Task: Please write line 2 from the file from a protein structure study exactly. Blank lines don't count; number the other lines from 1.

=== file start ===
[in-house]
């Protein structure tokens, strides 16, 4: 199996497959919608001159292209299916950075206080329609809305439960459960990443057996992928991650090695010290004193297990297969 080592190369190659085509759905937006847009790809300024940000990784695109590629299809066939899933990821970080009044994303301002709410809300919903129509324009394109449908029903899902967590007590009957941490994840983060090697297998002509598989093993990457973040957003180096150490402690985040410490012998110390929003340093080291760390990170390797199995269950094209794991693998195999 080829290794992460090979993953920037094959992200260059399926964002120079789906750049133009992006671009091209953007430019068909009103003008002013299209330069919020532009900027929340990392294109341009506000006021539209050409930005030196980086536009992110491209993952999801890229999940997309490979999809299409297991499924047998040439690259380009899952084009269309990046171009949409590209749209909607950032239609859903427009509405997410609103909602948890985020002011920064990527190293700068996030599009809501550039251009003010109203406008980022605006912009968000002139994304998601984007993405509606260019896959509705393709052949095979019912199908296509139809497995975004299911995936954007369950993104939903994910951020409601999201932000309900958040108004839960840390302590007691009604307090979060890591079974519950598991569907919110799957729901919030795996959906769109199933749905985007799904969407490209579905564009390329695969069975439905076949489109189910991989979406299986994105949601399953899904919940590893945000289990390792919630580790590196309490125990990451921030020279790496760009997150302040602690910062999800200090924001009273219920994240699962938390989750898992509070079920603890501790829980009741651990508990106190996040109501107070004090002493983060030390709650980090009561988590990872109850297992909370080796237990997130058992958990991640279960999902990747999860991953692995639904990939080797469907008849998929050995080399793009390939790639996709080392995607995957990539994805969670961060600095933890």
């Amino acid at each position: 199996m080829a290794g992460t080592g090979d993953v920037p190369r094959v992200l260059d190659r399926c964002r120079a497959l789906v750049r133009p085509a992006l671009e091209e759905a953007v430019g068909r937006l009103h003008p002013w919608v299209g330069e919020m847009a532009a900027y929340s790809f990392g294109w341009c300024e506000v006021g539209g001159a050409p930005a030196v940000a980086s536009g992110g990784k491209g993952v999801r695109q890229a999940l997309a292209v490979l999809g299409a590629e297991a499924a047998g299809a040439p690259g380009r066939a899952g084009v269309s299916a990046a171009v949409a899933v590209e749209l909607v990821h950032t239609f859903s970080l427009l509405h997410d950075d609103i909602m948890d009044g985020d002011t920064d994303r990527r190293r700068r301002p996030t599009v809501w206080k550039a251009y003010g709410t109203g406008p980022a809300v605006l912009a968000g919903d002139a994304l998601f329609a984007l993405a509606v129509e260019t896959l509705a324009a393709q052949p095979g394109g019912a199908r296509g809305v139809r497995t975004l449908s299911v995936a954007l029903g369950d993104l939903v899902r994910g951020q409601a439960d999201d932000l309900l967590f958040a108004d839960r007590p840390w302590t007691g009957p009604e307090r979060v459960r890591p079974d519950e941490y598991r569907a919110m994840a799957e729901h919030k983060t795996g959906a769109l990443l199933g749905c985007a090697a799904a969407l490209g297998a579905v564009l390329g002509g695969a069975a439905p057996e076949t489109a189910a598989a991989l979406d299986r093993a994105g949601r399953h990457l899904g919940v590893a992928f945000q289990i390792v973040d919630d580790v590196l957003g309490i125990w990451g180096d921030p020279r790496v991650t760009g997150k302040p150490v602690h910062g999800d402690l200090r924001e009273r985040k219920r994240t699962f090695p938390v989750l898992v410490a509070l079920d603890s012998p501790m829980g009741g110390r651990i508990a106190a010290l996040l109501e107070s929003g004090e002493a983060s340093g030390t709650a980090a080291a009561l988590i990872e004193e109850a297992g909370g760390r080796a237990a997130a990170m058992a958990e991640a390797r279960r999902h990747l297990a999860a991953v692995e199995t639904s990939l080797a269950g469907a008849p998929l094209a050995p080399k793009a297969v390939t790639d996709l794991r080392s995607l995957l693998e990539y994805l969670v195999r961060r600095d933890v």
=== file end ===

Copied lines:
């Protein structure tokens, strides 16, 4: 199996497959919608001159292209299916950075206080329609809305439960459960990443057996992928991650090695010290004193297990297969 080592190369190659085509759905937006847009790809300024940000990784695109590629299809066939899933990821970080009044994303301002709410809300919903129509324009394109449908029903899902967590007590009957941490994840983060090697297998002509598989093993990457973040957003180096150490402690985040410490012998110390929003340093080291760390990170390797199995269950094209794991693998195999 080829290794992460090979993953920037094959992200260059399926964002120079789906750049133009992006671009091209953007430019068909009103003008002013299209330069919020532009900027929340990392294109341009506000006021539209050409930005030196980086536009992110491209993952999801890229999940997309490979999809299409297991499924047998040439690259380009899952084009269309990046171009949409590209749209909607950032239609859903427009509405997410609103909602948890985020002011920064990527190293700068996030599009809501550039251009003010109203406008980022605006912009968000002139994304998601984007993405509606260019896959509705393709052949095979019912199908296509139809497995975004299911995936954007369950993104939903994910951020409601999201932000309900958040108004839960840390302590007691009604307090979060890591079974519950598991569907919110799957729901919030795996959906769109199933749905985007799904969407490209579905564009390329695969069975439905076949489109189910991989979406299986994105949601399953899904919940590893945000289990390792919630580790590196309490125990990451921030020279790496760009997150302040602690910062999800200090924001009273219920994240699962938390989750898992509070079920603890501790829980009741651990508990106190996040109501107070004090002493983060030390709650980090009561988590990872109850297992909370080796237990997130058992958990991640279960999902990747999860991953692995639904990939080797469907008849998929050995080399793009390939790639996709080392995607995957990539994805969670961060600095933890």